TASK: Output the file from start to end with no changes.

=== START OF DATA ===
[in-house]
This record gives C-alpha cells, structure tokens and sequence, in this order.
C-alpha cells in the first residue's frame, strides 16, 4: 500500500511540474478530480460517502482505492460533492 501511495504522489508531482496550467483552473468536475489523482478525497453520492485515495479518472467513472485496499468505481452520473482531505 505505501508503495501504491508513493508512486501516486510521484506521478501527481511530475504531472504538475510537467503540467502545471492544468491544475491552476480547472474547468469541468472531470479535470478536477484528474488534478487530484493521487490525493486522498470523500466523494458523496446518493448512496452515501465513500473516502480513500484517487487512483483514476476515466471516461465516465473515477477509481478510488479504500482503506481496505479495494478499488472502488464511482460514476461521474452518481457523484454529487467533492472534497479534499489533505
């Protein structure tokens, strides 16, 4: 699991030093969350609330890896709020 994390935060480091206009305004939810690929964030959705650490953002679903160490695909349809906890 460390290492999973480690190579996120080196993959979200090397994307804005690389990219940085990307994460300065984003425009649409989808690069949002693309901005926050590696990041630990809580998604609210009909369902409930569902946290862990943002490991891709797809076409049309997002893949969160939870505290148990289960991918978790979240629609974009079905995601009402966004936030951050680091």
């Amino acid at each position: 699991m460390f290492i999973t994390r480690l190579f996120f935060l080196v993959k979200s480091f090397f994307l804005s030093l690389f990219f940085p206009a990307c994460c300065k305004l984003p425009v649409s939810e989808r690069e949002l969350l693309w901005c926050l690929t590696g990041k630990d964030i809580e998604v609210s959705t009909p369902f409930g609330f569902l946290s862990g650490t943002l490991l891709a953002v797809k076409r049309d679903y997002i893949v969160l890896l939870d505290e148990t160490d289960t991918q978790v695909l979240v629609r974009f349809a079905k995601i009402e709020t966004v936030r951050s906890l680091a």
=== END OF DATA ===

[in-house]
This record gives C-alpha cells, structure tokens and sequence, in this order.
C-alpha cells in the first residue's frame, strides 16, 4: 500500500511540474478530480460517502482505492460533492 501511495504522489508531482496550467483552473468536475489523482478525497453520492485515495479518472467513472485496499468505481452520473482531505 505505501508503495501504491508513493508512486501516486510521484506521478501527481511530475504531472504538475510537467503540467502545471492544468491544475491552476480547472474547468469541468472531470479535470478536477484528474488534478487530484493521487490525493486522498470523500466523494458523496446518493448512496452515501465513500473516502480513500484517487487512483483514476476515466471516461465516465473515477477509481478510488479504500482503506481496505479495494478499488472502488464511482460514476461521474452518481457523484454529487467533492472534497479534499489533505
């Protein structure tokens, strides 16, 4: 699991030093969350609330890896709020 994390935060480091206009305004939810690929964030959705650490953002679903160490695909349809906890 460390290492999973480690190579996120080196993959979200090397994307804005690389990219940085990307994460300065984003425009649409989808690069949002693309901005926050590696990041630990809580998604609210009909369902409930569902946290862990943002490991891709797809076409049309997002893949969160939870505290148990289960991918978790979240629609974009079905995601009402966004936030951050680091």
């Amino acid at each position: 699991m460390f290492i999973t994390r480690l190579f996120f935060l080196v993959k979200s480091f090397f994307l804005s030093l690389f990219f940085p206009a990307c994460c300065k305004l984003p425009v649409s939810e989808r690069e949002l969350l693309w901005c926050l690929t590696g990041k630990d964030i809580e998604v609210s959705t009909p369902f409930g609330f569902l946290s862990g650490t943002l490991l891709a953002v797809k076409r049309d679903y997002i893949v969160l890896l939870d505290e148990t160490d289960t991918q978790v695909l979240v629609r974009f349809a079905k995601i009402e709020t966004v936030r951050s906890l680091a």